Section 228: Licensing of massage therapists
Section 228. (a) No person shall hold himself out to others as a massage therapist or practice massage or massage therapy unless he holds a valid license issued in accordance with this chapter. No person licensed to practice massage or massage therapy shall perform any of the following: diagnosis of illness or disease; high velocity, low-amplitude thrust applied to a joint; electrical stimulation; application of ultrasound; exercise and prescription of medicines. The following practitioners shall be exempt from the licensure requirements of this section:
(1) a person who is otherwise licensed, certified or registered under the General Laws, performing services within his authorized scope of practice and who does not hold himself out to be a massage therapist;
(2) a person duly licensed, registered or certified in another state, territory, the District of Columbia or a foreign country when temporarily called into the commonwealth to teach a course related to massage therapy or to consult with a person licensed as a massage therapist under this chapter;
(3) a student of massage therapy enrolled in a licensed massage school program for massage, performing work as a required component of his course of study at such school, but the student shall not hold himself out as a licensed massage therapist under this chapter and shall not receive compensation for his work;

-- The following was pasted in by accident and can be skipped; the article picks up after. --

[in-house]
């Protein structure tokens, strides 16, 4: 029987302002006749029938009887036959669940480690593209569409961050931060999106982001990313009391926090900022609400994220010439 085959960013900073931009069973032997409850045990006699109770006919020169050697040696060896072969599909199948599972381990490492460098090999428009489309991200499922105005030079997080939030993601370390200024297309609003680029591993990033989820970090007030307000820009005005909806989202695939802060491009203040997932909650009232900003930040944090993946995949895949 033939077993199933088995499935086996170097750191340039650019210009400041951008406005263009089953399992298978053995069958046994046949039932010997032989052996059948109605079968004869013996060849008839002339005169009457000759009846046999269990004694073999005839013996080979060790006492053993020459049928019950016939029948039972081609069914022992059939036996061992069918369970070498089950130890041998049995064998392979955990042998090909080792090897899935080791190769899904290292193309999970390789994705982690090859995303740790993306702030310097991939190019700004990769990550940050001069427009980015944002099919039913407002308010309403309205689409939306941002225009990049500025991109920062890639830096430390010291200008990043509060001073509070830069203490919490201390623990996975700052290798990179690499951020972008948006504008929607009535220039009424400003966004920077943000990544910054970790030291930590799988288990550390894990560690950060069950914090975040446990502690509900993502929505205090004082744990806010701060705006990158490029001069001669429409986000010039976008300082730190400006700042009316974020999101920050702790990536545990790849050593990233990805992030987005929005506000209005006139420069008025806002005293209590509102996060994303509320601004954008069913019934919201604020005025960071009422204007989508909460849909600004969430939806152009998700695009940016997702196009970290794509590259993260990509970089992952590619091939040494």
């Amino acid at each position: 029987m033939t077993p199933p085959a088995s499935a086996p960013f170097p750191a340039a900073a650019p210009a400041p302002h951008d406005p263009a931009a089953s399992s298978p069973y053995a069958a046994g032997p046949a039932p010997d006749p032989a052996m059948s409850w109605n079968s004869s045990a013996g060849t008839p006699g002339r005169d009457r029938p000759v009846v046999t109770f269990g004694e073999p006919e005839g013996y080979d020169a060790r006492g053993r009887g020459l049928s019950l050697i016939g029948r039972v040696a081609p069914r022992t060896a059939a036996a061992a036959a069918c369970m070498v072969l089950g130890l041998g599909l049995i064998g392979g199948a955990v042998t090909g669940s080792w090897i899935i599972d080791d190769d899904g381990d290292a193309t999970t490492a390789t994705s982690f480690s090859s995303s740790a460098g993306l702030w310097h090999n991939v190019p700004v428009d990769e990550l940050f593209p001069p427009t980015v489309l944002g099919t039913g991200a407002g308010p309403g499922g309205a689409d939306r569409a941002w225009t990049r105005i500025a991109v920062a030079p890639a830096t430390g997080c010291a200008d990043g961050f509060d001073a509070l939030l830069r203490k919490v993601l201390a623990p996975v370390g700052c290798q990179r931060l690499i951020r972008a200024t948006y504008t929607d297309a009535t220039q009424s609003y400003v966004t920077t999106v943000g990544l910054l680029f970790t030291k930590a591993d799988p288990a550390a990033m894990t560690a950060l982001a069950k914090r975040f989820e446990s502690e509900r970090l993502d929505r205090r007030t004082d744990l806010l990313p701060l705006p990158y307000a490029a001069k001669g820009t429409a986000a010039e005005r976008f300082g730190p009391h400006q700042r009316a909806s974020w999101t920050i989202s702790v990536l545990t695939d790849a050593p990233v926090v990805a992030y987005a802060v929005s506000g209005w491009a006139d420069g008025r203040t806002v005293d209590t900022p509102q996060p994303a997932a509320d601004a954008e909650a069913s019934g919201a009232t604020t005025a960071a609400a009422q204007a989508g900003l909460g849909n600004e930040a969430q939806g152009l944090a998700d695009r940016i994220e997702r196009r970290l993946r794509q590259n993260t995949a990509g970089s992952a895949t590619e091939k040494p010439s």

(4) a person giving massage to a member of that person's immediate family for which he received no compensation;
(5) a person, duly licensed, registered, or certified in another state, territory, the District of Columbia, or a foreign country, who is incidentally in the commonwealth to provide service as part of an emergency response team working in conjunction with disaster relief officials; and
(6) a person giving massage in a sporting, health or other event, whether on a single day or on consecutive days, that is non-compensatory and under the supervision of a licensed massage therapist.
(b) Nothing in this section shall prevent or restrict the practice of a person who uses touch, words or directed movement to deepen awareness of patterns of movement in the body, or the affectation of the human energy system or acupoints or Qi meridians of the human body while engaged within the scope of practice of a profession with established standards and ethics, but such services shall not be designated or implied to be massage or massage therapy. Such practices shall include, but not be limited to, the Feldenkrais Method; Reflexology; The Trager Approach; Ayurvedic Therapies, Rolf Structural Integration, Polarity or Polarity Therapy; Polarity Therapy Bodywork; Asian Bodywork Therapy that does not constitute massage as defined in this chapter; Acupressure; Jin Shin Do; Qi Gong; Tui Na; Shiatsu; Body?Mind Centering and Reiki. These exempt practitioners may use the terms ''bodywork'', ''bodyworker'' and ''bodywork therapist'' in their promotional literature.